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Trust is a funny topic. Not in the ha ha sense, but in one where we all have different opinions about it.

For some people trust should come unconditionally and for others trust comes because others have earned it. I tend to be in the second school and believe that trust is earned and often re-earned over a period of time.

Let’s start with what builds trust.

One of my favorite books is The Trusted Advisor. I think the best part of the book is a very simple formula the authors developed. Understanding this formula can easily help you know why someone trusts you or they don’t.

The formula is:


Read on and we’ll explore each of the components of this formula.

What happens when you’re not reliable?

One of the easiest things in life is to be reliable. That means that when you say you’ll do something, you do it. It also means that if you are running behind, it’s your responsibility to let the other person know.

How often have you had someone make a promise to you then just fall down and not deliver what they promise? What is your feelings towards this person when it happens?

What about emails that aren’t responded to? What about phone calls that aren’t answered? Aren’t these things part of being reliable?

I want you to ask yourself when you’ve not been reliable. I now want you to ask what happens when you run across the person you dropped the ball with. Do you admit you screwed up or do you hope the issue never comes up? If the second response is true, you will have a trust issue.

What happens if you don’t really care about the other person?

This is where intimacy comes into play. I bet there’s been a time in your life where you had to work with someone and you just didn’t care about them. Do you think the person you were working with figured this out?

The bigger question is once the other person figured out you didn’t care about them did working with them get easier, harder or stay the same? I’m going to bet that your work relationship just got harder.

If you don’t care about me, I’m going to have a hard time trusting you. If I don’t care about you, I can be sure you’re not going to trust me. When this happens, work just crawls to a giant halt. Is that what you want?

Why is trust dependent on being competent at what you do?

You might not think that competency or telling the truth can affect trust. Let’s face it, there are things we’re just not very good at. When we try to fake it all we’re doing is helping other people wonder about everything we say and do.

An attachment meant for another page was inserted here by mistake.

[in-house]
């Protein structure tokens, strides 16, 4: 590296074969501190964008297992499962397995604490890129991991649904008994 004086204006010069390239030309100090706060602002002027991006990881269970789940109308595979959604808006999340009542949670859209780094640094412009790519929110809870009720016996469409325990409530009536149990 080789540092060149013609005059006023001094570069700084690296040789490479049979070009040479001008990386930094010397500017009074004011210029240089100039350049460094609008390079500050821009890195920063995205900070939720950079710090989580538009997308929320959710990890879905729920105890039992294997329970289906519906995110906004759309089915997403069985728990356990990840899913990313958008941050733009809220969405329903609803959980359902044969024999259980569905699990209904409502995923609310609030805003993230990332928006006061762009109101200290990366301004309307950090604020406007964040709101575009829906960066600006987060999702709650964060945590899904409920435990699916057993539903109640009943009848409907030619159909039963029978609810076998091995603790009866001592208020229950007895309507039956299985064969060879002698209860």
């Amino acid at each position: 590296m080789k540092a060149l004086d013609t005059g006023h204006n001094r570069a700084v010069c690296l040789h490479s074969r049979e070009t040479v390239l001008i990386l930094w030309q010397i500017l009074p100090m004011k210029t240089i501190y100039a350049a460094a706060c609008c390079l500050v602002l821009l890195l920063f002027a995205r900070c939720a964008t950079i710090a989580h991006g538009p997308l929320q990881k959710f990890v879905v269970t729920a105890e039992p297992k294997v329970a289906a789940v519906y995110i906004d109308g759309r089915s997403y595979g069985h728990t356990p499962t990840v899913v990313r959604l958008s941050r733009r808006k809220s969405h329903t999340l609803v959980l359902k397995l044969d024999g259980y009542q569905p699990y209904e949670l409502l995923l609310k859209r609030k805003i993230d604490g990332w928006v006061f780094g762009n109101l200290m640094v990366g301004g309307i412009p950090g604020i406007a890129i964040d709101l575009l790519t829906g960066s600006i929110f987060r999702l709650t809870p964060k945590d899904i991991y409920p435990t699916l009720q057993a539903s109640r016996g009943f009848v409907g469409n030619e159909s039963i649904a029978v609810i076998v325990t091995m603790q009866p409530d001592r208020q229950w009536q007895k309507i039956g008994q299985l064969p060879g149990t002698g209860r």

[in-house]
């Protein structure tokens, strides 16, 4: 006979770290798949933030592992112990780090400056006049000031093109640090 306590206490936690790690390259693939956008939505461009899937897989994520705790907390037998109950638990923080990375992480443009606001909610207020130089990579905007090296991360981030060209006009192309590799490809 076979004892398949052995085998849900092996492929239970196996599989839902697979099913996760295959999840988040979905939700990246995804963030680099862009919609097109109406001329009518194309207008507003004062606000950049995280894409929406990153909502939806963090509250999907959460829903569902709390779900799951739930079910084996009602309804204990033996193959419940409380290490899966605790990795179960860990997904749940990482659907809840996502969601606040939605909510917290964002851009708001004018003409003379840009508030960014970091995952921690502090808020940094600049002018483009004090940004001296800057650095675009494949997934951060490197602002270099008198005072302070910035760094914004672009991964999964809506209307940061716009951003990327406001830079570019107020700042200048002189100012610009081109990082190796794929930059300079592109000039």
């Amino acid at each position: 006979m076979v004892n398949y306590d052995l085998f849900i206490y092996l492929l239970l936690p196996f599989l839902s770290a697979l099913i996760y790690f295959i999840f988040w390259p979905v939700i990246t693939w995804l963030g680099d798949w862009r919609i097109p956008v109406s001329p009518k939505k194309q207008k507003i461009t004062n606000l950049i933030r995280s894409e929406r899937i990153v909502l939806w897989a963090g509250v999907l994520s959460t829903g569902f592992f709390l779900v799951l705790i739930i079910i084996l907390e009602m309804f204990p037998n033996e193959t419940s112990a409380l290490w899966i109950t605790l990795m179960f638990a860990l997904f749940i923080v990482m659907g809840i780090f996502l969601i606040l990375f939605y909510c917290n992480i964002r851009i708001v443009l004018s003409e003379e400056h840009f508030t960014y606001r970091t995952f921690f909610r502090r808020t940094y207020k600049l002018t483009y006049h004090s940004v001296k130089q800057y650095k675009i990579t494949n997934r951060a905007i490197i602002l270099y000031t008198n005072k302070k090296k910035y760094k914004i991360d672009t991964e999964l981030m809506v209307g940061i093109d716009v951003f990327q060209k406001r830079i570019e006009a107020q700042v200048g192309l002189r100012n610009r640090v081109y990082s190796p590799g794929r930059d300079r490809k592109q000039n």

Instead, if you were to admit that it’s something you don’t have lots of skill in, how will that affect your working relationship? I’m willing to bet it’ll help your relationship.

You see competency doesn’t mean you have to be an expert at everything. It means you have to be honest with those you’re working with.

Where does self-interest fit into this who equation?

The final part and the divisor is self-interest. This is where you start doing things that work in your favor and not the other person’s.

There is no getting around it, we all are in this position from time to time. Anytime I get into a pricing conversation I know that I’m working in my own best interest. At the same time if I’m not willing to put myself in this position I’m know I’m going to allow others to take advantage of me.

None of us want to be taken advantage of. I find the best thing to do in this situation is to just open up and let others know that you’re about to have an uncomfortable conversation. One that often hurts the trust you’ve built.

Being honest about what’s going on always helps to keep trust with you high. Just admit that you’re not working in the other person’s best interest. At least they’ll understand that you’re being honest and that builds trust.

This stuff is really important.

For me, the reason that this is so important is the title of one my favorite books, “Business at the Speed of Trust.” The more you trust someone, the faster things get done.

When we have a trusting relationship we don’t have to wonder about the motives of the people we’re working with. When trust breaks down, things get harder. We have to take extra steps to make sure we’re not being taken advantage of.

I’m hoping that you are willing to go out on a limb. I’m hoping that you take a hard look in the mirror and see how trust affects how effective and efficient you are. If you’re unhappy with how long it takes things to get done, you might want to ask if there’s a trust problem.

If the answer is yes, you know what to do about it. Oh, and if you have any opinions about this post, why don’t you click here and let me know what you think.

One more thing……. this stuff works just as well at home as it does at work and is probably even more important.


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Topics: communication, trust, efficiency

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